For example, business at Inner Mongolia’s Little Sheep was so good when it just opened in Hong Kong, people had to make reservations more than a week in advance to dine at the restaurant famous for its flavourful hotpot soup base that does not need additional sauces.
I recall that some of my friends who were more familiar with Hong Kong-style hotpot became hooked on Little Sheep upon trying it, and would eat it every month. Little Sheep came to Hong Kong in 2004, remarkably peaking in 2008 when it was listed on the Hong Kong Stock Exchange.
With many well-known mainland restaurants setting up shop in Hong Kong, cuisines from all over the mainland began to occupy the dining tables of Hong Kongers. Cuisines from different provinces became increasingly widespread in Hong Kong. In the past decade or so, the palates of Hong Kongers have become more diverse; some Hong Kong-style restaurants even began incorporating the flavours and cooking methods of mainland dishes into their own.
But good times don’t last forever. The wave of mainland Chinese F&B brands setting up shop in Hong Kong was short-lived, with several restaurants subsequently exiting the market.
These well-known mainland restaurants were unable to strike big in Hong Kong, and even saw their business shrink. One reason was the high cost of rent.
For example, Sichuan’s Tanyoto entered the Hong Kong F&B market in 2003. It was the first to set off a trend for mainland hot pot in Hong Kong, and had six branches at its peak. However, its popularity gradually declined thereafter. By 2014, the last remaining store at Wan Chai suddenly announced that it was shuttering, leading employees to rally at the labour department clamouring for the salaries owed to them.
Expensive and competitive market
These well-known mainland restaurants were unable to strike big in Hong Kong, and even saw their business shrink. One reason was the high cost of rent. Rent and employee salaries in Hong Kong are higher compared with the mainland, and thus the restaurant prices also had to be pegged higher.
For example, every 500 grams of food at Yang Guo Fu costs HK$99 (US$13), thus netizens have conferred the restaurant the title of “the most expensive mala tang in history”. Some Hong Kongers would rather make a trip to dine at the Shenzhen branch — not only is it significantly cheaper, but the service is good as well.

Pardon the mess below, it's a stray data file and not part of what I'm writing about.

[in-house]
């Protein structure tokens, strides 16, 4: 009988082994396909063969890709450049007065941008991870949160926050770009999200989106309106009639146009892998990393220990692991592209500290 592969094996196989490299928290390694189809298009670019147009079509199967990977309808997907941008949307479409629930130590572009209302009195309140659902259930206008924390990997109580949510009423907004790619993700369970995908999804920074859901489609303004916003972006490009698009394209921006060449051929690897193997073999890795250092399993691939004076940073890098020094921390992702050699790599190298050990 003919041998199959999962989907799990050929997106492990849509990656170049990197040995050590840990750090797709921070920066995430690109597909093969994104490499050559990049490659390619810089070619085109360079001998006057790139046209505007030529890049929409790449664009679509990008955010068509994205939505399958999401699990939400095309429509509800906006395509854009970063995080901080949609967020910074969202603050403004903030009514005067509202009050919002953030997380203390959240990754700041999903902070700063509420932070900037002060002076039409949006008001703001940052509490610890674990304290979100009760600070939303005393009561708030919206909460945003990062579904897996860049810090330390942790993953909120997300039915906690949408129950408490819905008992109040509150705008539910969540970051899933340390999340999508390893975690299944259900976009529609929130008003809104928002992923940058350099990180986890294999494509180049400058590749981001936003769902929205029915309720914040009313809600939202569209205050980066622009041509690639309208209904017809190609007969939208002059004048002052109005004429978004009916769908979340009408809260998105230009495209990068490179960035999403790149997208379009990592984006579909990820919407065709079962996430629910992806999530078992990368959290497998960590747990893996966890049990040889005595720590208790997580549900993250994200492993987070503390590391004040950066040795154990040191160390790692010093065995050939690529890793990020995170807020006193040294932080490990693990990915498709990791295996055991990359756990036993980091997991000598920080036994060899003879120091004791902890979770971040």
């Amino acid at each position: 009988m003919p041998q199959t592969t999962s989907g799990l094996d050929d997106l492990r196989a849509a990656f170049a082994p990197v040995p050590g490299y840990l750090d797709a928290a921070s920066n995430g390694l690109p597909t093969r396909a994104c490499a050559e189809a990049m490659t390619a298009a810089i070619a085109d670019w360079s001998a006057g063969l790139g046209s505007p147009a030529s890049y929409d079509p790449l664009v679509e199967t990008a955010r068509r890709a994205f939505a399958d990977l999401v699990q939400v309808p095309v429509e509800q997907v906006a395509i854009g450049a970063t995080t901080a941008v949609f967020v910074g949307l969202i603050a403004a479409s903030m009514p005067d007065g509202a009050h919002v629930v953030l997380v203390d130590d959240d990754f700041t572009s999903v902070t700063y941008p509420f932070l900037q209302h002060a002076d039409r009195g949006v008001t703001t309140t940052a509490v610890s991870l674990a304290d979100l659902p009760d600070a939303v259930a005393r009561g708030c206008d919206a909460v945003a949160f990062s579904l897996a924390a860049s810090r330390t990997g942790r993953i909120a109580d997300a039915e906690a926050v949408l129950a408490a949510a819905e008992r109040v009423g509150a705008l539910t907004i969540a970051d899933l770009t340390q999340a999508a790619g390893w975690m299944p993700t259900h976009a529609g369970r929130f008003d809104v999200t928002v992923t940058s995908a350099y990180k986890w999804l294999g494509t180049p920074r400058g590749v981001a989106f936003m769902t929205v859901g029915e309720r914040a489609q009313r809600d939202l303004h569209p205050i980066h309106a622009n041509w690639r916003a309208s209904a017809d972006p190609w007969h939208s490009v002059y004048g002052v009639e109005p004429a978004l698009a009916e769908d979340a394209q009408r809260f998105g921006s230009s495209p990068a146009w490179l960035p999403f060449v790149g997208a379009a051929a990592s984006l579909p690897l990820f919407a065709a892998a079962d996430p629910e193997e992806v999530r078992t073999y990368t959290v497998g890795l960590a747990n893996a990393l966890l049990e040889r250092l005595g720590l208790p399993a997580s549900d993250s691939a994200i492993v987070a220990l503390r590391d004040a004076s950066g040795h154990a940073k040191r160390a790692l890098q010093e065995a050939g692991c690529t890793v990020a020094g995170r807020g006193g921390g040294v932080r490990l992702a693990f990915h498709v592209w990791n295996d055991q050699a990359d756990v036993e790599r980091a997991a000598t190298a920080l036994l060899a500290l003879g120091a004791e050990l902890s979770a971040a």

Many mainland restaurants found it increasingly difficult to keep their business afloat in Hong Kong and eventually chose to exit the market.
Of course, another even more crucial factor is Hong Kong’s saturated F&B market and the stiff competition. Despite its small size, Hong Kong has a huge F&B market with nearly 30,000 restaurants.
Due to the extremely competitive market, overseas F&B brands must stand out from the crowd in order to stake a claim in the Hong Kong market.
Besides the traditional Hong Kong teahouses and restaurants, restaurants serving Western and Japanese cuisines also have a standing in the market. Hong Kong is the second largest market for the export of Japanese agricultural and fishery products. Japanese restaurants have long been popular with Hong Kongers, with several popular stores setting up branches in Hong Kong.
Over time, Hong Kong has also become a gastronomic paradise, where one can easily sample the world’s fare.
Due to the extremely competitive market, overseas F&B brands must stand out from the crowd in order to stake a claim in the Hong Kong market. For brands looking to make a name for themselves in Hong Kong, this is an extremely tall order. Only time will tell how long this recent wave of Chinese F&B brands entering the Hong Kong market will last.
This article was first published in Lianhe Zaobao as “中国餐饮品牌进军香港蔚然成风”.